Jerry Jerry - 1 year ago 120
C# Question

TimeZoneInfo.ConvertTimeToUtc issue

We had an issue where one developer creates the below code and it works on his DEV environment. But when it's checked into QA, the code breaks with the below error message:

myRecord.UTCStartTime = TimeZoneInfo.ConvertTimeToUtc(myRecord.StartTime, myTimeZone);

The conversion could not be completed because the supplied DateTime
did not have the Kind property set correctly. For example, when the
Kind property is DateTimeKind.Local, the source time zone must be

On my DEV environment, the above code generates the same error as the QA server. I applied the below change to fix the problem:

DateTime utcStart = DateTime.SpecifyKind(myRecord.StartTime, DateTimeKind.Unspecified);
myRecord.UTCStartTime = TimeZoneInfo.ConvertTimeToUtc(utcStart, myTimeZone);

Why does the first code example work on DEV1's environment but break on my DEV environment and on our QA server?

Answer Source

It depends on how the myRecord.StartTime was originated.

  • If you got it from DateTime.Now, then it will have a Local kind.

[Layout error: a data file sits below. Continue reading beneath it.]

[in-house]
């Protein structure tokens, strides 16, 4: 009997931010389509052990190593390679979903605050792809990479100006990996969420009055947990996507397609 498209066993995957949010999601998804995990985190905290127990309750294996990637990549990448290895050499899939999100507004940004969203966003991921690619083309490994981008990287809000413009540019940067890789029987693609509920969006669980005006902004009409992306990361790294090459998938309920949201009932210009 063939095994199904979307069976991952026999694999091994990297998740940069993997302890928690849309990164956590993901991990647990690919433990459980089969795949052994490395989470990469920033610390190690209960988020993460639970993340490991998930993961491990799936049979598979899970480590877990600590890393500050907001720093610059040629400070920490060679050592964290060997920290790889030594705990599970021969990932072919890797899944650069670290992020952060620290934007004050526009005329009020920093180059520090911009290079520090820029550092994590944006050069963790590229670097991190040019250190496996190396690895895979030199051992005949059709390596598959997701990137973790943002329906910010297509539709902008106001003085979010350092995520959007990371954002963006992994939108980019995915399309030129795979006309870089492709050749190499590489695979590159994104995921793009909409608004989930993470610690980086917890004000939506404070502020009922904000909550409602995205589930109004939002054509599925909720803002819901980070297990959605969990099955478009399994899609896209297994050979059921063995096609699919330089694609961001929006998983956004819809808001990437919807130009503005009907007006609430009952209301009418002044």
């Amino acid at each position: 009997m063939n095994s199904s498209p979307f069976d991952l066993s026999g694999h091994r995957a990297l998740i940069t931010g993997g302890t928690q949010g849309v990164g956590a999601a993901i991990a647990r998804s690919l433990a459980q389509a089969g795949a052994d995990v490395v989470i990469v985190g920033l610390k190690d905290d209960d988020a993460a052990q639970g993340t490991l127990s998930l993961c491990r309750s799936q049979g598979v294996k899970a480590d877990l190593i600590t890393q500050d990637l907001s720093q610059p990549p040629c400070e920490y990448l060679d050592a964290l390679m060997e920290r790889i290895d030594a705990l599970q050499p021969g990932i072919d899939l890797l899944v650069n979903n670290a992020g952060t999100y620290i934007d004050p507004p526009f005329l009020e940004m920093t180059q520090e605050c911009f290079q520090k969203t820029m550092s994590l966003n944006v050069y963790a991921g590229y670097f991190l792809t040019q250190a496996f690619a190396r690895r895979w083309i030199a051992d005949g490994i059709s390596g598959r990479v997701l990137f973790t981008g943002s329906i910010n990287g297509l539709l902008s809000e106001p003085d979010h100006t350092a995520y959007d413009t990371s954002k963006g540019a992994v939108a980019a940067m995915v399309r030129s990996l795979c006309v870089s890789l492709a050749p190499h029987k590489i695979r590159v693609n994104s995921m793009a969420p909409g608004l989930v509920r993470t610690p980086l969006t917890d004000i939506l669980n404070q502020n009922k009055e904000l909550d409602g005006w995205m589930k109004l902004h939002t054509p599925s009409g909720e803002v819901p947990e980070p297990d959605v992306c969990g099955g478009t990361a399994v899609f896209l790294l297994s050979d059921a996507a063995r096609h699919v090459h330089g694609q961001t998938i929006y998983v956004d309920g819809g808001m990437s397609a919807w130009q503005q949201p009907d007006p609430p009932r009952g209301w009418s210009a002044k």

• If you got it from DateTime.UtcNow then it will have an Utc kind.
  • If you got it from new DateTime(2013,5,1) then it will have an Unspecified kind.

It also depends on where you got myTimeZone from. For example:

  • TimeZoneInfo.Local
  • TimeZoneInfo.Utc
  • TimeZoneInfo.FindSystemTimeZoneById("Central Standard Time")

The TimeZoneInfo.ConvertTimeToUtc function will only operate if it can match the zone to the kind you give it. If both are local, or both are UTC, then it will work. If you are giving it a specific zone, then the kind should be unspecified. This behavior is documented on MSDN.

You can easily reproduce the exception consistently:

var tz = TimeZoneInfo.FindSystemTimeZoneById("Fiji Standard Time");
var utc = TimeZoneInfo.ConvertTimeToUtc(DateTime.Now, tz);

Assuming you don't live in Fiji, this will error every time. You basically said, "convert my local time, in some other zone, to utc" - which doesn't make sense.

It probably works in your dev environment because the value you're testing for myTimeZone happens to be the local zone for the developer.

Regarding your change - sure you can force the kind to be unspecified, and that changes the meaning of what you are doing such that it makes sense. But are you sure this is what you want? What is the .Kind of the date before hand? If it's not already Unspecified, then it is carrying some intent. You should probably go back to the source of this data and make sure it is what you expect.

If all of this sounds crazy, mad, frustrating, and bizarre, it's because the DateTime object stinks. Here's some additional reading:

You might consider using NodaTime instead. Its API will prevent you from making these types of common mistakes.

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